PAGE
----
US rapper Tyga hospitalized in Abu Dhabi

Tyga was hospitalized in the UAE following back-to-back performances in Abu Dhabi and Riyadh. AFP
Updated 02 December 2019

US rapper Tyga hospitalized in Abu Dhabi

  • American rapper Tyga has revealed that he's been hospitalized in the UAE
  • He uploaded a series of snaps on his Instagram Stories of himself wearing a surgical mask at a hospital in Abu Dhabi

DUBAI: Following his second performance in Saudi Arabia, rapper Tyga has recently shared that he’s been hospitalized in the UAE.

The “Taste” singer was in the UAE capital for an appearance in the side lines of F1 on Saturday night, the same day he performed at Riyadh’s Diriyah Season.

On Sunday, he uploaded a series of snaps on his Instagram Stories of himself wearing a surgical mask at a hospital in Abu Dhabi. He simply captioned the first shot with a crying emoji and a sick emoji.

“Thank you for the doctors in Abu Dhabi for treating me w the best care (sic),” he wrote alongside the second clip.




The rapper shared two snaps of himself wearing a surgical mask. Photo: Instagram/@Tyga

It’s unclear why the rapper has been admitted into the medical institution, but if his trip to a hospital in India last week is any indication, it could very well be from exhaustion.

According to the Times of India, Tyga—born Michael Ray Stevenson— told fans at his Mumbai concert that he was “feeling under the weather.”

While it’s not yet known whether the rapper is still in the hospital or not, he is expected to take the stage in Hamburg tonight. 


What We Are Reading Today: Race Is About Politics Jean-Frederic Schaub

Updated 21 January 2020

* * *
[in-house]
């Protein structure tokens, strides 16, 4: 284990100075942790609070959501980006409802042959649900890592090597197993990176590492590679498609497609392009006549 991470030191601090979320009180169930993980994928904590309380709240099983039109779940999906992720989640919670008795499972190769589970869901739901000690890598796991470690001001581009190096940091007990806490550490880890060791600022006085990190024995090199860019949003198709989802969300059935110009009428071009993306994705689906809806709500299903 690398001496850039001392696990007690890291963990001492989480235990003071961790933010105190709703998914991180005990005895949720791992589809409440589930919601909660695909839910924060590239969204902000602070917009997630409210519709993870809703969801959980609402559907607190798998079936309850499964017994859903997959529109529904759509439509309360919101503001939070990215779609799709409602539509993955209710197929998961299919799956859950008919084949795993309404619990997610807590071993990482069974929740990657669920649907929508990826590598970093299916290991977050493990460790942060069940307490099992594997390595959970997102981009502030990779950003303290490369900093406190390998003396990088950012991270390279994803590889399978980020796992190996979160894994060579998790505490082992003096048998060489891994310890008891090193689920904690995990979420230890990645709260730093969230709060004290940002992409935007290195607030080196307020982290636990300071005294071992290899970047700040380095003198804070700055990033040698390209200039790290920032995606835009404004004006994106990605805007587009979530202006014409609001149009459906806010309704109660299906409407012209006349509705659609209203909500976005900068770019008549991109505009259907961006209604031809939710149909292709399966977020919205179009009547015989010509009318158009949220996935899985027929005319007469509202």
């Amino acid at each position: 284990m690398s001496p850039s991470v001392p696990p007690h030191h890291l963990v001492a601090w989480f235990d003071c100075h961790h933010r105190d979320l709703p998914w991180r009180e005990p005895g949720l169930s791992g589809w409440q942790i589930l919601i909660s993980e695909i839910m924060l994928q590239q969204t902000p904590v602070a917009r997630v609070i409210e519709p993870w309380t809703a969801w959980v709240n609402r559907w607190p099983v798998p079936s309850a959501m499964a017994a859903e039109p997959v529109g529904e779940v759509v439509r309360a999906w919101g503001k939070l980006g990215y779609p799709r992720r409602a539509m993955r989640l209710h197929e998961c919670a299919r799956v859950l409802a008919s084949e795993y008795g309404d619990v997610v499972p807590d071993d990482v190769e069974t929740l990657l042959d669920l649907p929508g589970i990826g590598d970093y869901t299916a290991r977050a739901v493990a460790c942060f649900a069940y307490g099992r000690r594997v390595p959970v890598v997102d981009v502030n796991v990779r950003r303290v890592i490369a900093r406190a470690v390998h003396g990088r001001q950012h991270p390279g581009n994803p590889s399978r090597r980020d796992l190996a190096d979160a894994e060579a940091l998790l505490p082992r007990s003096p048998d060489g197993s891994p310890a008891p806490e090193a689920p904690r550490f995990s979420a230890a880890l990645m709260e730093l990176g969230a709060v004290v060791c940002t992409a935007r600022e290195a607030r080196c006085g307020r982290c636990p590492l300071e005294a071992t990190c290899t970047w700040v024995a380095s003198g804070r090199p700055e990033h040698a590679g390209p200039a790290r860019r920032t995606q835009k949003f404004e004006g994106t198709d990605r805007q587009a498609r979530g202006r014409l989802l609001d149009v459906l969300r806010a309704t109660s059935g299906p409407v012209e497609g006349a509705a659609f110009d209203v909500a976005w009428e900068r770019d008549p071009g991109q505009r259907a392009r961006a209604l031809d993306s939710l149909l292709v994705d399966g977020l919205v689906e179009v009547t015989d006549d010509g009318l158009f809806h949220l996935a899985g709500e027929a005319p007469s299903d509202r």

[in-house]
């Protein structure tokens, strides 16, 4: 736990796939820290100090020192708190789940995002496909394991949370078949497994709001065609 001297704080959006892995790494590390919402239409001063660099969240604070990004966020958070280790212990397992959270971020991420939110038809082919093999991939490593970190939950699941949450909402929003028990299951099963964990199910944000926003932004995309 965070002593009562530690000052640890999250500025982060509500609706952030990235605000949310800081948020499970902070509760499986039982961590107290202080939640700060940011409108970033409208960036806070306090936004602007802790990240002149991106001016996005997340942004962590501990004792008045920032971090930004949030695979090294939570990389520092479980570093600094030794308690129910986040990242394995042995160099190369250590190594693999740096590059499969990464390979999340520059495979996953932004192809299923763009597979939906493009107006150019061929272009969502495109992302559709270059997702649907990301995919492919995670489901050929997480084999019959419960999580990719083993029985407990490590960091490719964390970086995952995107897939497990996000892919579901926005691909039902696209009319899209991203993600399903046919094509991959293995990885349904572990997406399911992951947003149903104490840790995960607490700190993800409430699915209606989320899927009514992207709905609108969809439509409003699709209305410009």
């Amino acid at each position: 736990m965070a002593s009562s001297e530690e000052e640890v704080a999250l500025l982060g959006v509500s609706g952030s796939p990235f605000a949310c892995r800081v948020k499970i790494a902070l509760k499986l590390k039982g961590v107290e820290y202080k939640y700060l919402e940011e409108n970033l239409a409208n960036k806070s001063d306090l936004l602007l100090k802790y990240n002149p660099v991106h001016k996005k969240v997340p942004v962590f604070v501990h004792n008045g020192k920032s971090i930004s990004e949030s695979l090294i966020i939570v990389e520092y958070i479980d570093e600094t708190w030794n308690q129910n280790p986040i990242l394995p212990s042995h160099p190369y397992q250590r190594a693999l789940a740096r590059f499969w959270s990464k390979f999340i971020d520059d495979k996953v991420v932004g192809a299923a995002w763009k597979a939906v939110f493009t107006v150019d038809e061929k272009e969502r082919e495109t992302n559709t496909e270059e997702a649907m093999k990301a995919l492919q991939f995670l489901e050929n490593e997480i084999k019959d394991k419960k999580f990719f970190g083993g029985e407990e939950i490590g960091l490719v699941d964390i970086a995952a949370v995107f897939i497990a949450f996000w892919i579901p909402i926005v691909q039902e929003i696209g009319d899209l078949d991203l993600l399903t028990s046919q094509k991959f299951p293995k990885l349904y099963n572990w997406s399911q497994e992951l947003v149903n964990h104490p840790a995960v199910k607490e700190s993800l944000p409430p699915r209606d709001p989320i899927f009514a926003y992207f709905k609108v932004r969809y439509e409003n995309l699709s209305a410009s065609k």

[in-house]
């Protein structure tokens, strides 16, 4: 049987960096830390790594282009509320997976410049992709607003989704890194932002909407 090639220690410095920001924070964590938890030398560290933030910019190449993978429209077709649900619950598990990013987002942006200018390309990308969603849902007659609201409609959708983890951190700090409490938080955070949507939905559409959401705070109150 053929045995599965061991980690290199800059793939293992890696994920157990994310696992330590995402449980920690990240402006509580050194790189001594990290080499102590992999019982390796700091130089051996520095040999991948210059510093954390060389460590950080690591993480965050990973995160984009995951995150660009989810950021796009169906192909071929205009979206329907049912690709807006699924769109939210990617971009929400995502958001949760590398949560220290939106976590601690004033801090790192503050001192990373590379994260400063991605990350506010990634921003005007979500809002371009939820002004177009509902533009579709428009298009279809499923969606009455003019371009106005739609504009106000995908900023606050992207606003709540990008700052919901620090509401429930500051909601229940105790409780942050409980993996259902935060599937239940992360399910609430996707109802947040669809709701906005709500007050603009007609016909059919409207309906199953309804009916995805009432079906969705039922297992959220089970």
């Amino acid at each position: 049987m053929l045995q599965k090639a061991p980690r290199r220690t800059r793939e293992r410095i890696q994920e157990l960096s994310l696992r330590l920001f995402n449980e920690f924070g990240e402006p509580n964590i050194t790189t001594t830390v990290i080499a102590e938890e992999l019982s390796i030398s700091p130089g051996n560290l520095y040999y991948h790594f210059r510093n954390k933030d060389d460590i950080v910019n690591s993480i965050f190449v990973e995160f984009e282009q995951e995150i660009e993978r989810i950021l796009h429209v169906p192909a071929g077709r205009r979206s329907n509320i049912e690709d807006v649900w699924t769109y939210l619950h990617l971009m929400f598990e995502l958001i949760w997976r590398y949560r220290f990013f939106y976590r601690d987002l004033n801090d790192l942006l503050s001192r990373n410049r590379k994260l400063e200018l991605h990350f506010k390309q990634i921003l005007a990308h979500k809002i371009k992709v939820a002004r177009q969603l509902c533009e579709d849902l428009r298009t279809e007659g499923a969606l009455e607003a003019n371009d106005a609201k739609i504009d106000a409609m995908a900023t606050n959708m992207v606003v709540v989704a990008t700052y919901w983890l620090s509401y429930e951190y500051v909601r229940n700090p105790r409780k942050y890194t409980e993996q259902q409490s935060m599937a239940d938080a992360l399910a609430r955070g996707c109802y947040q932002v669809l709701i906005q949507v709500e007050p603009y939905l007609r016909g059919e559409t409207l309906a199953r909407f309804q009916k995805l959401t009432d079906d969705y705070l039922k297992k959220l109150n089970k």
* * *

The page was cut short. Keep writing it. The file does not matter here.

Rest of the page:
What We Are Reading Today: Race Is About Politics Jean-Frederic Schaub

  • Schaub argues that to understand racism we must look at historical episodes of collective discrimination

Racial divisions have returned to the forefront of politics in the US and European societies, making it more important than ever to understand race and racism. 

But do we? In this original and provocative book, acclaimed historian Jean-Frédéric Schaub shows that we don’t— and that we need to rethink the widespread assumption that racism is essentially a modern form of discrimination based on skin color and other visible differences.

On the contrary, Schaub argues that to understand racism we must look at historical episodes of collective discrimination. Built around notions of identity and otherness, race is above all a political tool that must be understood in the context of its historical origins.

Although scholars agree that races don’t exist, they disagree about when these ideologies emerged. Drawing on historical research from the early modern period to today, Schaub makes the case that the key turning point in the political history of race in the West occurred not with the Atlantic slave trade and American slavery, as many historians have argued, but much earlier, in 15th-century Spain and Portugal, with the racialization of Christians of Jewish and Muslim origin.